A professor who accused a student of “hate speech” violated his civil rights, says a federal ruling. The Washington Times reports:
An English professor at the University of North Carolina illegally subjected a student to “intentional discrimination and harassment” because he was “a white, heterosexual Christian male” who expressed disapproval of homosexuality, the U.S. Education Department’s Office of Civil Rights has ruled.
Professor Elyse Crystall violated student Timothy R. Mertes’ civil rights, the agency said, by improperly accusing him of “hate speech” in an e-mail sent to students after a class discussion in which Mr. Mertes said he was a Christian and felt “disgusted, not threatened” by homosexual behavior.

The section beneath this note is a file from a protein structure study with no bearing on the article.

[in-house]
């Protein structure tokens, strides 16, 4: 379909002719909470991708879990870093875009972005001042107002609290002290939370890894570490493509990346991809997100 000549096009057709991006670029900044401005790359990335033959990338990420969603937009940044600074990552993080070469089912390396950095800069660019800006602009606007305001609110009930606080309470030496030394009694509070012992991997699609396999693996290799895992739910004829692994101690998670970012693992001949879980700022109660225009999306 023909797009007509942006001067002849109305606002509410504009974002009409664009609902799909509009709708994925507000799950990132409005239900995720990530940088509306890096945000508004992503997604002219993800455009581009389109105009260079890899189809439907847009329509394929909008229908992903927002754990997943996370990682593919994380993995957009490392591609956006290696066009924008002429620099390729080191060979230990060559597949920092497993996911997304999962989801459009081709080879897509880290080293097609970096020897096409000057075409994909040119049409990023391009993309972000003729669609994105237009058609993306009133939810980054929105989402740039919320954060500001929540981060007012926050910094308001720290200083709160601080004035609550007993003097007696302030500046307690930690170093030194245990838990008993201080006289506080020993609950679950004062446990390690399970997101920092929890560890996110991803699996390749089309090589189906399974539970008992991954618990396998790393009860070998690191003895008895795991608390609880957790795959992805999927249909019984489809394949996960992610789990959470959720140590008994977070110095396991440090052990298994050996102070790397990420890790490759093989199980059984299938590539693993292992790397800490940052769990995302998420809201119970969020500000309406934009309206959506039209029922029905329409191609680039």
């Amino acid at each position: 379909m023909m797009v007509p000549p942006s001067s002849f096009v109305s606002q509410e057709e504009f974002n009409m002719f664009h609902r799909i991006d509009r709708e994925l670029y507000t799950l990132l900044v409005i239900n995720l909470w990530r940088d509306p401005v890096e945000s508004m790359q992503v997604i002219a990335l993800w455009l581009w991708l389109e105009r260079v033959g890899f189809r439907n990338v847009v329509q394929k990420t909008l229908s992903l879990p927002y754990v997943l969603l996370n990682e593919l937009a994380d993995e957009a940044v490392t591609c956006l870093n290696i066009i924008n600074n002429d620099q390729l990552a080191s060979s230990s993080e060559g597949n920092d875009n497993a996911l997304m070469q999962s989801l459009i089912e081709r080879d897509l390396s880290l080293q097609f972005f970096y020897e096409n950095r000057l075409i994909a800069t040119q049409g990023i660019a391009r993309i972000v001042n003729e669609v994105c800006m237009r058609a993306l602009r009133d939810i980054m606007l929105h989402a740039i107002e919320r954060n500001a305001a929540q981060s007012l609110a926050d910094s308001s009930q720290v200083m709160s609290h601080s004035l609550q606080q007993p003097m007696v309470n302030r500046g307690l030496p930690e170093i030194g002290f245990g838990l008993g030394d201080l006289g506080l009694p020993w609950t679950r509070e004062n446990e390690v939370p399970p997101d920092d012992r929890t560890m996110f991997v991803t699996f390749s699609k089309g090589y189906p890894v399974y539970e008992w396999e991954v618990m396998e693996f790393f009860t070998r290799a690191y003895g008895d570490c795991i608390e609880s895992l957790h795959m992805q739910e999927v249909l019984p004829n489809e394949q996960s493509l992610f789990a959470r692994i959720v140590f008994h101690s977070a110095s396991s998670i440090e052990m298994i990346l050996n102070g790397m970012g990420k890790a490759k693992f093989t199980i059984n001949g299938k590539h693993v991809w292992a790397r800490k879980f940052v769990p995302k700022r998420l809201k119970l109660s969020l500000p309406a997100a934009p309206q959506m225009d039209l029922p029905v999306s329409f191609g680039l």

I’m not a fan of harassment law, and I get nervous when the feds tell professors or students not to express their opinions, whatever those opinions might be. However, Crystall would have been on firmer ground if she’d challenged the student’s comments in class, and given him a chance to respond. She got in trouble for characterizing him as a bigot in an e-mail she sent to students later.
No federal action will be taken because the professor already has apologized, and the university has told faculty not to discriminate against white, Christian males.
However, UNC administrators are trying to shut down a male Christian fraternity on the Chapel Hill campus “on the grounds the student group is violating the university’s anti-discrimination policy because it excludes non-Christians and self-professed homosexuals from membership,” the Times reports.